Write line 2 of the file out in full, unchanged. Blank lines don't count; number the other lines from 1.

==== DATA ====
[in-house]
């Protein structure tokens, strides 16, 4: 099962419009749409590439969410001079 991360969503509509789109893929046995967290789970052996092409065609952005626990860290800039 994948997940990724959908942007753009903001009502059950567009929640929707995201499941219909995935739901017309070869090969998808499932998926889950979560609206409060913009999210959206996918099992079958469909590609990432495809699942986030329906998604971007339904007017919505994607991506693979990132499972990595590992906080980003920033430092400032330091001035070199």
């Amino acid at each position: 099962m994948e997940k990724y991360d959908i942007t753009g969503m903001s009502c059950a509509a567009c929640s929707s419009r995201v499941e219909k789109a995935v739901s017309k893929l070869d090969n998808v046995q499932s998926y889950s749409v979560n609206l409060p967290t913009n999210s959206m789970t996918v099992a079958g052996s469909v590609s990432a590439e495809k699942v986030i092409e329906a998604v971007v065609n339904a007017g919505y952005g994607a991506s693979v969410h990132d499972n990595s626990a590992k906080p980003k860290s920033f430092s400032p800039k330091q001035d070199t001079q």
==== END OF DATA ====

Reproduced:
């Protein structure tokens, strides 16, 4: 099962419009749409590439969410001079 991360969503509509789109893929046995967290789970052996092409065609952005626990860290800039 994948997940990724959908942007753009903001009502059950567009929640929707995201499941219909995935739901017309070869090969998808499932998926889950979560609206409060913009999210959206996918099992079958469909590609990432495809699942986030329906998604971007339904007017919505994607991506693979990132499972990595590992906080980003920033430092400032330091001035070199």